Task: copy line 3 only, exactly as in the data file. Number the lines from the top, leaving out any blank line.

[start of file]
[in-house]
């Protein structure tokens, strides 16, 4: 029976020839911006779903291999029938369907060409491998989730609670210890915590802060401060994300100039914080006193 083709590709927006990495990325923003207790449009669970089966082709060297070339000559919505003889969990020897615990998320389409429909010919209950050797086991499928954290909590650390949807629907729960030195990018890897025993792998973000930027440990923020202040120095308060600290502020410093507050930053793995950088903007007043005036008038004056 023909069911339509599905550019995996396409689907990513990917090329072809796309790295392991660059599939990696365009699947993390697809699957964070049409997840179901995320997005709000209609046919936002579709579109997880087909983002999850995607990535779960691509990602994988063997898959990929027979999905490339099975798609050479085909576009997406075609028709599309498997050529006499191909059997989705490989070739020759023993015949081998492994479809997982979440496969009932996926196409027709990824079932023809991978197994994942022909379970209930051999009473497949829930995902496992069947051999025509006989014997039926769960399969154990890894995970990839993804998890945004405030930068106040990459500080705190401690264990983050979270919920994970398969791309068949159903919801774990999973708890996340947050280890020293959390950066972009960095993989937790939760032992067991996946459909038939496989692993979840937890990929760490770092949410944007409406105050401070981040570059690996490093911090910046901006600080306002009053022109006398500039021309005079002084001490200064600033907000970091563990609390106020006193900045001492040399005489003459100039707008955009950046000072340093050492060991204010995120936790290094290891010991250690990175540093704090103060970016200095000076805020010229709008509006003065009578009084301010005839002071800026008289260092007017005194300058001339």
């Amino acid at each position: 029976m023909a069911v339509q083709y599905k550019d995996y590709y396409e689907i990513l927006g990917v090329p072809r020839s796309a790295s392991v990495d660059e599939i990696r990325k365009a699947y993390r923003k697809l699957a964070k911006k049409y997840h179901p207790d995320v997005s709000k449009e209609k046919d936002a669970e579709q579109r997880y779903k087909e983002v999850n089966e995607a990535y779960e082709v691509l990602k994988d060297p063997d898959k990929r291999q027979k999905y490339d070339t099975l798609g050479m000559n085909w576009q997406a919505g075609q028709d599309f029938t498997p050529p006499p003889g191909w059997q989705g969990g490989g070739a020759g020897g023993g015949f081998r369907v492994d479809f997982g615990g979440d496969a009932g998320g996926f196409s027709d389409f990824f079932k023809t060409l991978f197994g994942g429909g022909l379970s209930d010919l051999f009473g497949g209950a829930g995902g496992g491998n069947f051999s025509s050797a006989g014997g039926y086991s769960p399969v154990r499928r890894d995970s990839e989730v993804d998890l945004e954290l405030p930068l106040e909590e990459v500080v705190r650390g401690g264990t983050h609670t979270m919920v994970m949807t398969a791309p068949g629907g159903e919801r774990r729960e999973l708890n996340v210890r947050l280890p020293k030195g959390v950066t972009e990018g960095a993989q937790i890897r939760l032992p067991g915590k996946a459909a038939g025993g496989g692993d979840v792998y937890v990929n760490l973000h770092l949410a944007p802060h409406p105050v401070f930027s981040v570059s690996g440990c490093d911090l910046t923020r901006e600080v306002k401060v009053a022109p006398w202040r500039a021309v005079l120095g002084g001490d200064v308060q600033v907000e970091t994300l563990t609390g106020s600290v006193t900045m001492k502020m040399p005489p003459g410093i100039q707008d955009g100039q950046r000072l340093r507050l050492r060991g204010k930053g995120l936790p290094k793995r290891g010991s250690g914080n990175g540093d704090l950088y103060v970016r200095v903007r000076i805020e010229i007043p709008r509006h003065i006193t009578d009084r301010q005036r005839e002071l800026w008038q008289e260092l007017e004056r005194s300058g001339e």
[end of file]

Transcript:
């Amino acid at each position: 029976m023909a069911v339509q083709y599905k550019d995996y590709y396409e689907i990513l927006g990917v090329p072809r020839s796309a790295s392991v990495d660059e599939i990696r990325k365009a699947y993390r923003k697809l699957a964070k911006k049409y997840h179901p207790d995320v997005s709000k449009e209609k046919d936002a669970e579709q579109r997880y779903k087909e983002v999850n089966e995607a990535y779960e082709v691509l990602k994988d060297p063997d898959k990929r291999q027979k999905y490339d070339t099975l798609g050479m000559n085909w576009q997406a919505g075609q028709d599309f029938t498997p050529p006499p003889g191909w059997q989705g969990g490989g070739a020759g020897g023993g015949f081998r369907v492994d479809f997982g615990g979440d496969a009932g998320g996926f196409s027709d389409f990824f079932k023809t060409l991978f197994g994942g429909g022909l379970s209930d010919l051999f009473g497949g209950a829930g995902g496992g491998n069947f051999s025509s050797a006989g014997g039926y086991s769960p399969v154990r499928r890894d995970s990839e989730v993804d998890l945004e954290l405030p930068l106040e909590e990459v500080v705190r650390g401690g264990t983050h609670t979270m919920v994970m949807t398969a791309p068949g629907g159903e919801r774990r729960e999973l708890n996340v210890r947050l280890p020293k030195g959390v950066t972009e990018g960095a993989q937790i890897r939760l032992p067991g915590k996946a459909a038939g025993g496989g692993d979840v792998y937890v990929n760490l973000h770092l949410a944007p802060h409406p105050v401070f930027s981040v570059s690996g440990c490093d911090l910046t923020r901006e600080v306002k401060v009053a022109p006398w202040r500039a021309v005079l120095g002084g001490d200064v308060q600033v907000e970091t994300l563990t609390g106020s600290v006193t900045m001492k502020m040399p005489p003459g410093i100039q707008d955009g100039q950046r000072l340093r507050l050492r060991g204010k930053g995120l936790p290094k793995r290891g010991s250690g914080n990175g540093d704090l950088y103060v970016r200095v903007r000076i805020e010229i007043p709008r509006h003065i006193t009578d009084r301010q005036r005839e002071l800026w008038q008289e260092l007017e004056r005194s300058g001339e």